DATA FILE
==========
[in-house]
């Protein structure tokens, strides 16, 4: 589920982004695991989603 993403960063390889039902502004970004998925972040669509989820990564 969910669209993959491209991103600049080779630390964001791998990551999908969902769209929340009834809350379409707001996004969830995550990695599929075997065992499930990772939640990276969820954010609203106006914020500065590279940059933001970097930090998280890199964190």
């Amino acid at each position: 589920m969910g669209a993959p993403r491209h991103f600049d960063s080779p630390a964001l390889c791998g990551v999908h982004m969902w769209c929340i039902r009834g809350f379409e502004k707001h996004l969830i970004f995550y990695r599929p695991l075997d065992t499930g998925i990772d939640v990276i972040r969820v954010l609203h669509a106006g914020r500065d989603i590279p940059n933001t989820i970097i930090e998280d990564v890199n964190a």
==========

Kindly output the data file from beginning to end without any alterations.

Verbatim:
[in-house]
């Protein structure tokens, strides 16, 4: 589920982004695991989603 993403960063390889039902502004970004998925972040669509989820990564 969910669209993959491209991103600049080779630390964001791998990551999908969902769209929340009834809350379409707001996004969830995550990695599929075997065992499930990772939640990276969820954010609203106006914020500065590279940059933001970097930090998280890199964190």
């Amino acid at each position: 589920m969910g669209a993959p993403r491209h991103f600049d960063s080779p630390a964001l390889c791998g990551v999908h982004m969902w769209c929340i039902r009834g809350f379409e502004k707001h996004l969830i970004f995550y990695r599929p695991l075997d065992t499930g998925i990772d939640v990276i972040r969820v954010l609203h669509a106006g914020r500065d989603i590279p940059n933001t989820i970097i930090e998280d990564v890199n964190a």